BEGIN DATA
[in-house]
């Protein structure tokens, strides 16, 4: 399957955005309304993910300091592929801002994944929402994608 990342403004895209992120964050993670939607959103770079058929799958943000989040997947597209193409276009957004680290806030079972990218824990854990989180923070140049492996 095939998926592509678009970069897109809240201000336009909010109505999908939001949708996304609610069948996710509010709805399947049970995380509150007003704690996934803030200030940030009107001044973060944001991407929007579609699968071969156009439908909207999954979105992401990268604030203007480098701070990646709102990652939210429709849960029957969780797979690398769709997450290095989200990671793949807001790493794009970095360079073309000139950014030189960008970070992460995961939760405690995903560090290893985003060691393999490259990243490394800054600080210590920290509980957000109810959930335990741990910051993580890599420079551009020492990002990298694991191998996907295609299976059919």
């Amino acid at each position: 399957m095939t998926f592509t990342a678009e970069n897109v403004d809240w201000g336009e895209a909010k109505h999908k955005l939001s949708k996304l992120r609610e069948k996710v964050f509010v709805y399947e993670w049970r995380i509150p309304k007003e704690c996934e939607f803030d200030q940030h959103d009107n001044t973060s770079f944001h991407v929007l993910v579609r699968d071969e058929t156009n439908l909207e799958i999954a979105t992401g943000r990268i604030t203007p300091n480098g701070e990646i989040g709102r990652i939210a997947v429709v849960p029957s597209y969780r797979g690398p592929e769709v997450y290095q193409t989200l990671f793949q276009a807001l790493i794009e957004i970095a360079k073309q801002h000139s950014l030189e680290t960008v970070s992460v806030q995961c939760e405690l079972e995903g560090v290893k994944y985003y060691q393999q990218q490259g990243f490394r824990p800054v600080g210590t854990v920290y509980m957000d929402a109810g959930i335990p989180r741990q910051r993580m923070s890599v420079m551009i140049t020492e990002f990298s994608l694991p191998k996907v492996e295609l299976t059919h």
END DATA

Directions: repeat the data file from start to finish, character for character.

[in-house]
């Protein structure tokens, strides 16, 4: 399957955005309304993910300091592929801002994944929402994608 990342403004895209992120964050993670939607959103770079058929799958943000989040997947597209193409276009957004680290806030079972990218824990854990989180923070140049492996 095939998926592509678009970069897109809240201000336009909010109505999908939001949708996304609610069948996710509010709805399947049970995380509150007003704690996934803030200030940030009107001044973060944001991407929007579609699968071969156009439908909207999954979105992401990268604030203007480098701070990646709102990652939210429709849960029957969780797979690398769709997450290095989200990671793949807001790493794009970095360079073309000139950014030189960008970070992460995961939760405690995903560090290893985003060691393999490259990243490394800054600080210590920290509980957000109810959930335990741990910051993580890599420079551009020492990002990298694991191998996907295609299976059919």
């Amino acid at each position: 399957m095939t998926f592509t990342a678009e970069n897109v403004d809240w201000g336009e895209a909010k109505h999908k955005l939001s949708k996304l992120r609610e069948k996710v964050f509010v709805y399947e993670w049970r995380i509150p309304k007003e704690c996934e939607f803030d200030q940030h959103d009107n001044t973060s770079f944001h991407v929007l993910v579609r699968d071969e058929t156009n439908l909207e799958i999954a979105t992401g943000r990268i604030t203007p300091n480098g701070e990646i989040g709102r990652i939210a997947v429709v849960p029957s597209y969780r797979g690398p592929e769709v997450y290095q193409t989200l990671f793949q276009a807001l790493i794009e957004i970095a360079k073309q801002h000139s950014l030189e680290t960008v970070s992460v806030q995961c939760e405690l079972e995903g560090v290893k994944y985003y060691q393999q990218q490259g990243f490394r824990p800054v600080g210590t854990v920290y509980m957000d929402a109810g959930i335990p989180r741990q910051r993580m923070s890599v420079m551009i140049t020492e990002f990298s994608l694991p191998k996907v492996e295609l299976t059919h």